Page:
“…keeping an open mind that if there are opportunities to be back in the front office, I still feel like I have a lot to offer in that regard as well. I felt like being back on the field would give me a different and interesting perspective as a far as doing a better job as a GM, and trying to improve my information resources. I’m open-minded. If you were to ask me if I would like my next step to be a GM or a manager, I guess it would be a toss-up.”

According to Amaro, he has let the Mets know of his interest in their open GM position. He told Rosenthal that the team was “appreciative of my interest“, which sounds little more than a tacit openness to offer him the chance to interview for the position.
Phillies fans would be skeptical of any such opportunity afforded a man who they largely abhorred by the end. They might, however, be happy to see him making key decisions for those division rivals up north at Citi Field.
I know toward the end of my tenure as a GM in Philadelphia, I was not received well,” Amaro told Rosenthal. “But I do feel grateful that I got to be a part of the rebuild when (former GM) Ed Wade started it. I feel great about being able to work for a Hall of Famer in Pat Gillick, getting advice from guys like Dallas Green and utilizing it for success. Being part of that Phillies success in 2007 through 2011 was something really, really special for me, and something I’ll never forget.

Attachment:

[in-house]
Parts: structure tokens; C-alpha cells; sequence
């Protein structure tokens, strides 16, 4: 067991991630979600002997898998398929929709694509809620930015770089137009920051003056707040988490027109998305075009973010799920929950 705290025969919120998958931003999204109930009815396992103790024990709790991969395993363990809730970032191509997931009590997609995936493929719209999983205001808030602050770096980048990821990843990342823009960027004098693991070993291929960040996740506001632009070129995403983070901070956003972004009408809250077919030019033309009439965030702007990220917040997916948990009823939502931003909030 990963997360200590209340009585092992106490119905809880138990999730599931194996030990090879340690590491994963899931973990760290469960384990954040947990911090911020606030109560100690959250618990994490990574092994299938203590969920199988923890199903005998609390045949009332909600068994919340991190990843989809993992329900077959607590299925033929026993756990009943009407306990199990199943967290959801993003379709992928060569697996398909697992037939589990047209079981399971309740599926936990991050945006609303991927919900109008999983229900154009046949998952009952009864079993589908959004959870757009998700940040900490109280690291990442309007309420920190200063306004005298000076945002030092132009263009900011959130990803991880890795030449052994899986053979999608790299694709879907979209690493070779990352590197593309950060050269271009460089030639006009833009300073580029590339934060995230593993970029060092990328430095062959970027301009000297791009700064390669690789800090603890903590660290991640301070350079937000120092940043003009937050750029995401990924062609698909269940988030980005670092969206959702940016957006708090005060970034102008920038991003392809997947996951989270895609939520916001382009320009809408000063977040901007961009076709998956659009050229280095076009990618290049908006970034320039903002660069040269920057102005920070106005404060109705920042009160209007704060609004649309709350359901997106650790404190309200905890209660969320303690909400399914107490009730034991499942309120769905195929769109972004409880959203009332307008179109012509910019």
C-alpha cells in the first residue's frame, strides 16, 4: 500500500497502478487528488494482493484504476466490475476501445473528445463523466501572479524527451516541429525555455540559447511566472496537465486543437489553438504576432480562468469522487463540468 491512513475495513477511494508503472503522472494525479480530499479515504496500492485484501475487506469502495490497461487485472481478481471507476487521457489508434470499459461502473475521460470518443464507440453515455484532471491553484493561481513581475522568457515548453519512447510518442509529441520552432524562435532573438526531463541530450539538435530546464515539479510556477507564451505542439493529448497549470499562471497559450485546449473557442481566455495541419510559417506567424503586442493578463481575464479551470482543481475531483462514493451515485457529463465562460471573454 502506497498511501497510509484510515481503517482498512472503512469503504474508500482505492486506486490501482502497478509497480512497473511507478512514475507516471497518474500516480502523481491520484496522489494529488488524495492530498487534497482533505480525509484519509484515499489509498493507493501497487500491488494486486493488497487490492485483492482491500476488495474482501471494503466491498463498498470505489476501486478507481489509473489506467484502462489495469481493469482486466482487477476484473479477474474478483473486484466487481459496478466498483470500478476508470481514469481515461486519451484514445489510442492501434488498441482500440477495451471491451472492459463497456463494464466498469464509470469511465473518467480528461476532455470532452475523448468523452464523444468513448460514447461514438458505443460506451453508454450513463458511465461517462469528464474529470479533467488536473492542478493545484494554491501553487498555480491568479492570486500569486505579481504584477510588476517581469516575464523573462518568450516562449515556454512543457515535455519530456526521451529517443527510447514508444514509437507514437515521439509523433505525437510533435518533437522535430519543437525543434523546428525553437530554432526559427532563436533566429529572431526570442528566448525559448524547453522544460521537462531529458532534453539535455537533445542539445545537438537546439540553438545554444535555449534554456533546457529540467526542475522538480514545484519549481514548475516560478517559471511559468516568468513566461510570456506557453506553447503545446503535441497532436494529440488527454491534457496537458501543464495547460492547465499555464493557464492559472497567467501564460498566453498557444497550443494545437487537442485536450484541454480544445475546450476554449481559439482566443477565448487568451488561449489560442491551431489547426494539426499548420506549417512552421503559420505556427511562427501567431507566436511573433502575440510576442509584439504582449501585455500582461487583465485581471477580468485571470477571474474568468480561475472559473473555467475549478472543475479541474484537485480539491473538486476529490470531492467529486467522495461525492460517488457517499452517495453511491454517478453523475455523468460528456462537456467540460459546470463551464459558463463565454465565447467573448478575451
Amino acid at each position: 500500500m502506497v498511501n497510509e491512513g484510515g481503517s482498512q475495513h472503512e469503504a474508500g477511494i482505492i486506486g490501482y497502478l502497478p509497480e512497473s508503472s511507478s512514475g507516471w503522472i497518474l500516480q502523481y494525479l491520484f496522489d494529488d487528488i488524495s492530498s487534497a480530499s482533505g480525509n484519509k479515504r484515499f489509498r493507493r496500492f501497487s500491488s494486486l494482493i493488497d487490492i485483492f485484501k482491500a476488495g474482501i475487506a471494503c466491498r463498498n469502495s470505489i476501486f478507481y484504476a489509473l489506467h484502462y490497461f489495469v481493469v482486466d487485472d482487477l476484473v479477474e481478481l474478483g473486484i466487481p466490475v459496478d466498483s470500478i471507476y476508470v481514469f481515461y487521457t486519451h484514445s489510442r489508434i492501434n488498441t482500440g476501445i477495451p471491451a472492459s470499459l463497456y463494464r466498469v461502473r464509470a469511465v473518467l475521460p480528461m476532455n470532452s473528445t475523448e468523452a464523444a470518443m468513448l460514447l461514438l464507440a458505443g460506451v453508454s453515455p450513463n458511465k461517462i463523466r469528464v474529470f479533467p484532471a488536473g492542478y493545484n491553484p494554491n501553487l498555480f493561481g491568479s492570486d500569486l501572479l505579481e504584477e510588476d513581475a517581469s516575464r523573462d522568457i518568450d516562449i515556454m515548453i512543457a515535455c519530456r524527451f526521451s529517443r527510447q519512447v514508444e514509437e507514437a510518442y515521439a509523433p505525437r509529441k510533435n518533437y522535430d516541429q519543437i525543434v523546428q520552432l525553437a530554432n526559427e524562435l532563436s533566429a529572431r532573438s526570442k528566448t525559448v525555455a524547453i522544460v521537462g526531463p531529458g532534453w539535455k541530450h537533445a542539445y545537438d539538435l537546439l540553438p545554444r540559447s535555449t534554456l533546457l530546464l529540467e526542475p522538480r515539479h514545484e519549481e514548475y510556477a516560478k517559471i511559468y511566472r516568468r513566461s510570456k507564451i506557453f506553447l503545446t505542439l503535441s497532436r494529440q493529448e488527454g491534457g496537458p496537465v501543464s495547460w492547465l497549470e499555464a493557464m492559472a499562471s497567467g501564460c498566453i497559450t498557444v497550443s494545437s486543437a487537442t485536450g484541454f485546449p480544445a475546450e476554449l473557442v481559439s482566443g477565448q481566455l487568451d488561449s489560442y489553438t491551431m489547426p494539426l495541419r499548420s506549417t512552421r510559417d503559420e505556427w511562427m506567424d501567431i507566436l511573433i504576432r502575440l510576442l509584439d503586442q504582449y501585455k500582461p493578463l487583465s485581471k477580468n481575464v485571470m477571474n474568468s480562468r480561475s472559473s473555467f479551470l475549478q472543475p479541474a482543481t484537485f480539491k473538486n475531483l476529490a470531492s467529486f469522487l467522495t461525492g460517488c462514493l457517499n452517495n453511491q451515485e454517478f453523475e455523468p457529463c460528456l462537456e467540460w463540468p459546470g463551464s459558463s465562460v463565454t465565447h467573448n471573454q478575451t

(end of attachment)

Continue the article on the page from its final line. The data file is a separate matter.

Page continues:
Director of Player Development Joe Jordan departs Phillies organization

Jordan has seen mixed results over seven years.
The Philadelphia Phillies announced on Tuesday that director of player development Joe Jordan would not continue with the organization. His exit from a position that he has held for the last seven years was swift and sudden.
…last week I walked into Matt’s (Phillies GM Klentak) office and told him I didn’t think I was the guy to take this thing forward,” said Jordan per Jim Salisbury of NBC Sports Philadelphia.
Much of what you need to know about the bottom line reasoning behind Jordan’s exit from what is essentially the traditional “farm director” position can be traced back to his hiring.
Jordan was hired by former general manager Ruben Amaro Jr. Over the last few years since Amaro was replaced by Klentak, the new Phillies GM has done what pretty much every new head of any organization does in all industries – bring in his own people.
Those people have included “new thinkers” like Klentak, well-versed in video and computer analytics. In a comprehensive piece on the changes, Matt Gelb of The Athletic named three of those individuals as assistant GM Bryan Minniti, minor league information coordinator Ben Werthan, and player-development coordinator Dana Parks.